By Billy Honor
After serving in Iraq, a young father battles unemployment as he and his wife fight to get a leg up in a tough economy.
There is a popular African proverb that says when elephants fight, it is the grass that suffers. This proverb highlights the reality that too often while nations and powerful entities fight amongst themselves, the common people of the land suffer the most. It is a historical truth that those who make the decision to wage wars (military, legislative, or otherwise) often have the least to lose. Sure, they may lose their prestige, position, or power, but in the end their essential well-being and access to basic necessities are maintained. Sadly, the same cannot be said of many of those who are the instruments and casualties of war and political conflict.
Veterans: America’s Suffering Grass
In the United States, a large number of veterans who fought in wars at the command of the political elite have returned home from the battlefield to a life of impoverishment and fickle social services.
Consider these statistics from the Center for American Progress:
Veterans are disproportionately homeless
- Nearly one in seven homeless adults are veterans, as of December 2011.
- More than 67,000 homeless veterans were counted on a given January night in America last year. More than 4 in 10 homeless veterans were found unsheltered.
- 1.5 million veterans are at risk of homelessness due to poverty, lack of support networks, and dismal living conditions in overcrowded or substandard housing.
Many veterans have trouble finding good jobs
- 30.2 percent of veterans ages 18 to 24 were unemployed, according to unpublished 2011 Bureau of Labor Statistics data.
- According to Iraq and Afghanistan Veterans of America, a 2007 survey showed that more than one-third of employers were unaware of protections they must provide to service members, and more than half spent less than 2 percent of their recruitment budget on military advertising and/or did not understand the qualifications of military service.
- In that same survey, over half of all veterans were unsure of how to professionally network, and nearly three in four felt unprepared to negotiate salary and benefits and/or unable to effectively translate military skills.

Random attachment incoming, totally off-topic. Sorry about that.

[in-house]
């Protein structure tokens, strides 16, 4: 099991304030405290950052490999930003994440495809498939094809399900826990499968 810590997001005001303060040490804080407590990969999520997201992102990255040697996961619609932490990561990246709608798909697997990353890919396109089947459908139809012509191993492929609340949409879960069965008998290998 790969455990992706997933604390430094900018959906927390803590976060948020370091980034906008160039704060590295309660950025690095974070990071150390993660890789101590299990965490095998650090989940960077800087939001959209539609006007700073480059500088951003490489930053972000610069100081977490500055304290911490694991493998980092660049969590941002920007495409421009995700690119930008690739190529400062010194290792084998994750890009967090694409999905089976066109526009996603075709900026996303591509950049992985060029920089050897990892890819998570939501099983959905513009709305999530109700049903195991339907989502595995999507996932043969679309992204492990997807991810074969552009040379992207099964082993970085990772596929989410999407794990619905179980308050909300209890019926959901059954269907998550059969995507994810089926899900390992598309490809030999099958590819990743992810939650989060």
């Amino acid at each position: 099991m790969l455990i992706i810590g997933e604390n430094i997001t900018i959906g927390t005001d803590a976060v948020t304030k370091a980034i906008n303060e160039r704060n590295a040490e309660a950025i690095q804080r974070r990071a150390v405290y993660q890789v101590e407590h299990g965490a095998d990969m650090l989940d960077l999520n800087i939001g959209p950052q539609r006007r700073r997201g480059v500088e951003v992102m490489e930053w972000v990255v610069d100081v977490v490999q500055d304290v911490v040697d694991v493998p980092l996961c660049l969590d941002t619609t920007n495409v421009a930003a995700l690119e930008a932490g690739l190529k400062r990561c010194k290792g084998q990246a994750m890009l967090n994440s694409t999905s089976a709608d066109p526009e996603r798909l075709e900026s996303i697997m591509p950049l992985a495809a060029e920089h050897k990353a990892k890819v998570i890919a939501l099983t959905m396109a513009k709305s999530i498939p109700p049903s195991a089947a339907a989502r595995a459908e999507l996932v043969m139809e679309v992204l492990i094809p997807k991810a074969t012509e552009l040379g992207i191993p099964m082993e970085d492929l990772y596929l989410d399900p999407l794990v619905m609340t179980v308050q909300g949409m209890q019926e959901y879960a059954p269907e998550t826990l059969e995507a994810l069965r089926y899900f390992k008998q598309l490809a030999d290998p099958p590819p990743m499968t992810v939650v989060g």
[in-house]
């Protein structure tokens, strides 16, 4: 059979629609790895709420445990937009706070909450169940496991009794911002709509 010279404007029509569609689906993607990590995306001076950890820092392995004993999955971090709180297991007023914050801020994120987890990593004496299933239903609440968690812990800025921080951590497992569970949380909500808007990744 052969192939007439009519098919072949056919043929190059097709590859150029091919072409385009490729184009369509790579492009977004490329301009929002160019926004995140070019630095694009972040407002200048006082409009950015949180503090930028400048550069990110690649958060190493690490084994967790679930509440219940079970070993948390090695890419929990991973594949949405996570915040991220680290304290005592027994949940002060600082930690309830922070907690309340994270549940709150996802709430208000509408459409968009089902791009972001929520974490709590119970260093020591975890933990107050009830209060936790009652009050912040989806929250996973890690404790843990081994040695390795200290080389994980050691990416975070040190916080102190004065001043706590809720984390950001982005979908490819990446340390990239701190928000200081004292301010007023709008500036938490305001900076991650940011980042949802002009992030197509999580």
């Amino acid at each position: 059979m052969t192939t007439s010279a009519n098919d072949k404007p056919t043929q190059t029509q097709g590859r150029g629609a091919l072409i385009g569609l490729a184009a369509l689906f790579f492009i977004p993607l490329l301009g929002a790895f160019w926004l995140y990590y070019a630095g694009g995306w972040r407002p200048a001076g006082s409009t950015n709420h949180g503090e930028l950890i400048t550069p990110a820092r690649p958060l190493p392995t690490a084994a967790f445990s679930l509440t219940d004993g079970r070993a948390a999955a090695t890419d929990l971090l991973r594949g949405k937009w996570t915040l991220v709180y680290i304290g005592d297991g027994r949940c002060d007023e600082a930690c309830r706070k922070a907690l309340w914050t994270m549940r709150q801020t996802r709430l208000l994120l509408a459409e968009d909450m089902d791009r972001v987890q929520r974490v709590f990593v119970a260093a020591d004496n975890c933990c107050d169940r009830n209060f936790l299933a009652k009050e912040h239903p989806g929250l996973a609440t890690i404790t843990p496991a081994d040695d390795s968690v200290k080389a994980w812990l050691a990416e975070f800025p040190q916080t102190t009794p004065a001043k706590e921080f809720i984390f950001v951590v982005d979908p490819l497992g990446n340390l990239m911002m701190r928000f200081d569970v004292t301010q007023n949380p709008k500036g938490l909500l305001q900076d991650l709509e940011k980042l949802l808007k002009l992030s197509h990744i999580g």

Given these statistics, it’s hard not to conclude that many of country’s most brave and courageous men and women have been politically short changed and done a shameful disservice. Instead of being cared for as honored citizens, they have been funneled into the country’s growing impoverished and working poor masses that are forced to take jobs with long hours, very low pay, and little opportunity for advancement.
It is an American tragedy that many of those who have fought to protect the power and prosperity of our nation are rewarded with a life that affords them very little access to either.
This raises the questions: What does our faith say to those who find themselves in a predicament of suffering caused by powerful forces beyond themselves? What tools do the disinherited and disenfranchised of society have at their disposal to endure the harsh realities of injustice and inequality? How long will the suffering last? And does God care?
Jesus and the Grass that Suffers
In Luke 21:5-19, we find Jesus having a conversation with his disciples that may help us answer some of these questions.
Luke 21 begins with Jesus commending the sacrificial offering of a poor widow at the temple and declaring that the opulence and lavishness of the Jewish temple will one day be destroyed. Jesus further tells his followers that temple’s destruction will take place as a result of the ensuing socio-political crisis between Rome and Judea. In light of this pronouncement, Jesus vividly offers warning signs to his followers so that they might be aware and ready when the time comes. Jesus says:
9 When you hear of wars and uprisings, do not be frightened. These things must happen first, but the end will not come right away.”
10 Then he said to them: “Nation will rise against nation, and kingdom against kingdom. 11 There will be great earthquakes, famines and pestilences in various places, and fearful events and great signs from heaven.